We believe these findings provide useful insights into the frequency and management of depressive symptoms in stroke patients in a developing country. We found a discrepancy between the diagnosis of depression and the use of SSRIs for treatment among these patients. Half of the patients receiving SSRIs had not met DSM IV criteria for depression, while 75% of the patients meeting the criteria did not receive the appropriate treatment.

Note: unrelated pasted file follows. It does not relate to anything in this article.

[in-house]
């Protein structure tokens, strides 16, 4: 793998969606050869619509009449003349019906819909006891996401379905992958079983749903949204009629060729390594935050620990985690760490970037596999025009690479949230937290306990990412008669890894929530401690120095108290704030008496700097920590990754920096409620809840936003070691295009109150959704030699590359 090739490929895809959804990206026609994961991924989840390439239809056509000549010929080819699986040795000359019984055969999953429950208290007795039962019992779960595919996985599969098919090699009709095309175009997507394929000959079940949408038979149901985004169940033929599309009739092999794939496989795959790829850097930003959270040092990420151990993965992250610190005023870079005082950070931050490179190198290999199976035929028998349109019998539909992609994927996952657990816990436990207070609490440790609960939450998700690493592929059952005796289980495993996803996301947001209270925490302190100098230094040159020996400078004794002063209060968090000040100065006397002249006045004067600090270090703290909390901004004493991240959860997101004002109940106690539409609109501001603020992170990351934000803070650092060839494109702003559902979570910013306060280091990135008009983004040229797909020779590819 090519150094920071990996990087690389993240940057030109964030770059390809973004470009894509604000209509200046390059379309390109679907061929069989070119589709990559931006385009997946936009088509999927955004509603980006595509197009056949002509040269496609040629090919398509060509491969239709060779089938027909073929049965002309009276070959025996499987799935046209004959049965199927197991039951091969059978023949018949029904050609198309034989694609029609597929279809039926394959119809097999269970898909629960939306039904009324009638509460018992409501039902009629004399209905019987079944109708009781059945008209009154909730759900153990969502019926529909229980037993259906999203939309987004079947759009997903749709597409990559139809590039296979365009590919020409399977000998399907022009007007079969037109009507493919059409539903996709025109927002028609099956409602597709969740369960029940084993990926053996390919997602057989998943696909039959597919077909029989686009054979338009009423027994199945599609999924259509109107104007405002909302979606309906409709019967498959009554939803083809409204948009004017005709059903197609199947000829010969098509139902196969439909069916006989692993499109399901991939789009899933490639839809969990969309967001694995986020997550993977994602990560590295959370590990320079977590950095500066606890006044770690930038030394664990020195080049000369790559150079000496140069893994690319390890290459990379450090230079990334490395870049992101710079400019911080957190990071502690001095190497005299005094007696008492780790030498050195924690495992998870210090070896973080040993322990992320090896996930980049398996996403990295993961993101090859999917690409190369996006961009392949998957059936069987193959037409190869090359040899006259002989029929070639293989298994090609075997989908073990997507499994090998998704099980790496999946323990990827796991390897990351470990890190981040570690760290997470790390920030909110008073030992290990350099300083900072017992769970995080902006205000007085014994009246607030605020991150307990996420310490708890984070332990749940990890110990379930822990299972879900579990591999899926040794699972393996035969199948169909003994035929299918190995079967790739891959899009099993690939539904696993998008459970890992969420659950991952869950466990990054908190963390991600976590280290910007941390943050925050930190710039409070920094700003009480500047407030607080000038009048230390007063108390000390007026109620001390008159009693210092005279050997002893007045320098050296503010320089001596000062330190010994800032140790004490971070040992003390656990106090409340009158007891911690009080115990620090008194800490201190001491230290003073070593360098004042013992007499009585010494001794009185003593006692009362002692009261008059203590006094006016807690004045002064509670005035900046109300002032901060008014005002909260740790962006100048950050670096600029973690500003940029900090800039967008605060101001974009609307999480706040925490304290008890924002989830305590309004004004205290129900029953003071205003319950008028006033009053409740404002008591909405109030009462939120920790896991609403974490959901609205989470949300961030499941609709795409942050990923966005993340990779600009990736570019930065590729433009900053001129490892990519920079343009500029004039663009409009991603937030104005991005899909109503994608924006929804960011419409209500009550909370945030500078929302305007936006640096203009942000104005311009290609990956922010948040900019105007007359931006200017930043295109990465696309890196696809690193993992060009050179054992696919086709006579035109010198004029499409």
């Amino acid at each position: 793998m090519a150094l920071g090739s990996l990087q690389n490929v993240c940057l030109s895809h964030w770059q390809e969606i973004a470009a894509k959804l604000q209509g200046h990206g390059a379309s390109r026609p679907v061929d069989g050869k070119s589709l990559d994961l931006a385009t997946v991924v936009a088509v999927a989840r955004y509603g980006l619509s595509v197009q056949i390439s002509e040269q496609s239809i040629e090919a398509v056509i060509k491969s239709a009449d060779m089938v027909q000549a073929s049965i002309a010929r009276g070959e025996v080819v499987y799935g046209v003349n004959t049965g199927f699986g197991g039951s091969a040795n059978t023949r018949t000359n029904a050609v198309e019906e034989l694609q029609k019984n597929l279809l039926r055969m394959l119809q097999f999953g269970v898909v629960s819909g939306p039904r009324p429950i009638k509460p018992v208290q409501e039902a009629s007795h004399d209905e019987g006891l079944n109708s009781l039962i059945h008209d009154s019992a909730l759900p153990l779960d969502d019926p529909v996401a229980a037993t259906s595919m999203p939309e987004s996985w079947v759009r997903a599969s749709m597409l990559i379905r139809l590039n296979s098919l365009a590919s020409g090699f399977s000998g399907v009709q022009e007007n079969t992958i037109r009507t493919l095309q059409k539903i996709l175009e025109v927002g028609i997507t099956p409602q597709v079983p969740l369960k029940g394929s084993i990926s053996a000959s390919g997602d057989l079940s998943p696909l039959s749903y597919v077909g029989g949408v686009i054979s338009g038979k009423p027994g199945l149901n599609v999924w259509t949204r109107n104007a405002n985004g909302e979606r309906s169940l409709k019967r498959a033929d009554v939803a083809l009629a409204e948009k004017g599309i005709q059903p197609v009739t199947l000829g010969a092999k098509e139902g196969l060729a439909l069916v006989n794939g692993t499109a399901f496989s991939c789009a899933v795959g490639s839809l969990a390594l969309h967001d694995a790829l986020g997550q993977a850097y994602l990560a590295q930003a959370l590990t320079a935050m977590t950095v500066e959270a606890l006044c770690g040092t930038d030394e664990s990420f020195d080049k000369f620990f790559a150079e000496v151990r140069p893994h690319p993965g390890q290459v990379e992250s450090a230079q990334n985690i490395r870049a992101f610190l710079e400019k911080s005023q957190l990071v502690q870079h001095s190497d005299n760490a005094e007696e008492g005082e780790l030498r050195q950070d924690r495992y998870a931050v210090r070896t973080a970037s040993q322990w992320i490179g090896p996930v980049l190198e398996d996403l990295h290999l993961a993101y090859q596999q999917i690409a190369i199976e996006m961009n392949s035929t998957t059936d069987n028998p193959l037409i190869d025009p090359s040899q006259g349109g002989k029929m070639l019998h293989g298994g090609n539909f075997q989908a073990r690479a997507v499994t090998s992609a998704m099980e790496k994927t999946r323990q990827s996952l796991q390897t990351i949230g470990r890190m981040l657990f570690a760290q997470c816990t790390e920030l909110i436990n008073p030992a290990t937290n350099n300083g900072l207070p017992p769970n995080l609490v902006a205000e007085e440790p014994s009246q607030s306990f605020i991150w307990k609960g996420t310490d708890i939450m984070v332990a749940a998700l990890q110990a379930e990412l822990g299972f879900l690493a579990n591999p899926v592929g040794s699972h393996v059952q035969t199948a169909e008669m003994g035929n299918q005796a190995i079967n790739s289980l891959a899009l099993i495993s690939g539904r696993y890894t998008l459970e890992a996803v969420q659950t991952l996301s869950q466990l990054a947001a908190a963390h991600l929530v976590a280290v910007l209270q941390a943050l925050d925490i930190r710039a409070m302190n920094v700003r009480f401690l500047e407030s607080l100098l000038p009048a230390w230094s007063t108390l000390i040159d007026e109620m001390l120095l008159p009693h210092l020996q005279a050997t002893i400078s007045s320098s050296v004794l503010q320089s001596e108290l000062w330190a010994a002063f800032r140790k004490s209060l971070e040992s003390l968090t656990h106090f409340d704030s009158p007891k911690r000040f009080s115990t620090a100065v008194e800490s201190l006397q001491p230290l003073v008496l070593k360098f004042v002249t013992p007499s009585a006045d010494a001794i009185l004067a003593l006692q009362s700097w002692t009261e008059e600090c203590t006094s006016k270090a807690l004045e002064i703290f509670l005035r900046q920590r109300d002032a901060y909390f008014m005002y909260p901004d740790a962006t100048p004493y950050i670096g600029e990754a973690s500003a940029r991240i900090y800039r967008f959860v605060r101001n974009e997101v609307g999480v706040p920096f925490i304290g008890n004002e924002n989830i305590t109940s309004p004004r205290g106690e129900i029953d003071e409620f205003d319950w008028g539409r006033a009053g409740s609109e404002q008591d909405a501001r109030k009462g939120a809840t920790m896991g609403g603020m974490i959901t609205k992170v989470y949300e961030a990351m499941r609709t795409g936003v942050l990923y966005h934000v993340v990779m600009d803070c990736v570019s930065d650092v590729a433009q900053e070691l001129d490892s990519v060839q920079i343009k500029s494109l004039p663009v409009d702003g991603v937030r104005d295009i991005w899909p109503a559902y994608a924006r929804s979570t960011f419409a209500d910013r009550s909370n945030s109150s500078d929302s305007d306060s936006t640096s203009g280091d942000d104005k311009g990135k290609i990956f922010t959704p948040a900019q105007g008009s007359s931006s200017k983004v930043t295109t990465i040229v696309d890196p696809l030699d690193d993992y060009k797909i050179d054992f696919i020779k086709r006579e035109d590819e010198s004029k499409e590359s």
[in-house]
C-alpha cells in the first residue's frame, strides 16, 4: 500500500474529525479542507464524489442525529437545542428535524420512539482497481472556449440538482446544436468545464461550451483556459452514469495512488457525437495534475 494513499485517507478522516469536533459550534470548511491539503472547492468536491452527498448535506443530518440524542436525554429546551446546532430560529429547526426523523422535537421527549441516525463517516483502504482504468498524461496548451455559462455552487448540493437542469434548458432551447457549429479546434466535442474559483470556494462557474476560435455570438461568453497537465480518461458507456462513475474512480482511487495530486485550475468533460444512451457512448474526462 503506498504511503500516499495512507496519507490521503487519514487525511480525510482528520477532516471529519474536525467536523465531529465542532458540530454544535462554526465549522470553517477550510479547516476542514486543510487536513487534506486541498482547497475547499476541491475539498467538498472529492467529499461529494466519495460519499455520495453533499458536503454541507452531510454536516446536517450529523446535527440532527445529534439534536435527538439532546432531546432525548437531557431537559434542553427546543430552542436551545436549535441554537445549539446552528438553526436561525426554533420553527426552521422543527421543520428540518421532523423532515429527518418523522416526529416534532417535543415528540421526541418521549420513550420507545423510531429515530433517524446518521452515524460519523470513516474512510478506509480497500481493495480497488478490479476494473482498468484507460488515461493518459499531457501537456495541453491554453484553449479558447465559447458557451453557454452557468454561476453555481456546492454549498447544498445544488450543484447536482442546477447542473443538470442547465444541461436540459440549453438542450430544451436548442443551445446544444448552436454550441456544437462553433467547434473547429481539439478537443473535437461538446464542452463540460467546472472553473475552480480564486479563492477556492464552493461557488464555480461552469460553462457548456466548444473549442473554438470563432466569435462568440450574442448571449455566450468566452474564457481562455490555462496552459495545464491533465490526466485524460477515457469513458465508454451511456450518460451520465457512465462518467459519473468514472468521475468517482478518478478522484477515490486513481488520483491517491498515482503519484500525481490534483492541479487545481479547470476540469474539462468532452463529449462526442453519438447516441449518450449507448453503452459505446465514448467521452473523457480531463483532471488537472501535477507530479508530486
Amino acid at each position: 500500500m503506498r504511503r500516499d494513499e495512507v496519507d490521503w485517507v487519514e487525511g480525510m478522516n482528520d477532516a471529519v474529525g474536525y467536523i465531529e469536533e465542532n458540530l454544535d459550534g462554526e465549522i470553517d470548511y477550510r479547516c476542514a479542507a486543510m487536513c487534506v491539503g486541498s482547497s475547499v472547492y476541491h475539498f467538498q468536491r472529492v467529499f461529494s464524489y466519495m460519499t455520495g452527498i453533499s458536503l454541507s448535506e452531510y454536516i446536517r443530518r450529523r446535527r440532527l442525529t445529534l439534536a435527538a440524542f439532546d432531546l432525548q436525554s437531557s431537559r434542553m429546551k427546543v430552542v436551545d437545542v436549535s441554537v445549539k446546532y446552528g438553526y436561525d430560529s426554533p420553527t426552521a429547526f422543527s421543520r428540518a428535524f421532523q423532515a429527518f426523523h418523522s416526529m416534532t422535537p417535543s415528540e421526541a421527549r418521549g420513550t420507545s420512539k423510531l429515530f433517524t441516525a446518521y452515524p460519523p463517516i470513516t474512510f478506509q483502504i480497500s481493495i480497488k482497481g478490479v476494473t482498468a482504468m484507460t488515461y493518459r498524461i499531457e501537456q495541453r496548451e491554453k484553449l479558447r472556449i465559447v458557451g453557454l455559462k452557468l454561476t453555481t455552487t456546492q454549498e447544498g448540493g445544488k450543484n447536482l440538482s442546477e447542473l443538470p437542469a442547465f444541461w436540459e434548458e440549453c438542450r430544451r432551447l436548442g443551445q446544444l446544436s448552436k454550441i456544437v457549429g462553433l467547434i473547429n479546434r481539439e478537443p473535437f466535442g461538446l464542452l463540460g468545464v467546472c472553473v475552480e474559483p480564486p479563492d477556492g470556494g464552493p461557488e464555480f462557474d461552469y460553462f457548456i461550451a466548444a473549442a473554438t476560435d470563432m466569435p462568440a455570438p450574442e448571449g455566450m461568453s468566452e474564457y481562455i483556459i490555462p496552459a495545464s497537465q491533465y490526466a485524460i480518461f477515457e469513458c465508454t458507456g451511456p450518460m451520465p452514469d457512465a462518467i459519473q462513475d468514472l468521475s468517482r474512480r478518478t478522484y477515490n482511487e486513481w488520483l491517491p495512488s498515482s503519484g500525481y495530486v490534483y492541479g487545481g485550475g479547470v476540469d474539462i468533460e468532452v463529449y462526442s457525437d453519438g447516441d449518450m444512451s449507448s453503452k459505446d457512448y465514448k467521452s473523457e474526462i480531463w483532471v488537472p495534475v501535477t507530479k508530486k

Depression is reported to occur in one-third of the patients suffering from stroke and is also associated with poor functional outcomes and high mortality . Hackett et al. have reported the pooled frequency estimate of PSD to be 31% in the first five years after stroke . Most of the studies on PSD either focus solely on ischemic stroke or do not differentiate between ischemic and hemorrhagic strokes in their analysis . There is a dearth of knowledge regarding the incidence, severity, and etiology of depression in hemorrhagic stroke survivors, especially in developing countries . The frequency of depression in our study (22%) was comparable to a few of the larger studies. Christensen et al. reported that 20% of the patients in the FAST (Factor Seven for Acute Hemorrhagic Stroke) trial reported depressive symptoms at three months of the onset of ICH, whereas another study reported the prevalence of depression at one year after ICH to be 15% [3,5]. Similarly, in a median follow-up at nine years, Koivunen et al. documented the prevalence of depressive symptoms in ICH survivors to be 23.1% . On the other hand, Francis et al. reported a prevalence of only 3.8% at three months and 4.9% at 12 months in ICH patients . The exact frequency of depression subsequent to ICH is still unknown. The reported prevalence values often vary between studies due to the observed heterogeneity in their methodology and designs; this includes inconsistencies in the sample patients (either consisting of patients from inpatient department of tertiary care hospitals or those from out-patient rehabilitation centers), the differences in the time period chosen to assess depression, as well as the numerous types of scales used to diagnose depression, all with different cut-off scores.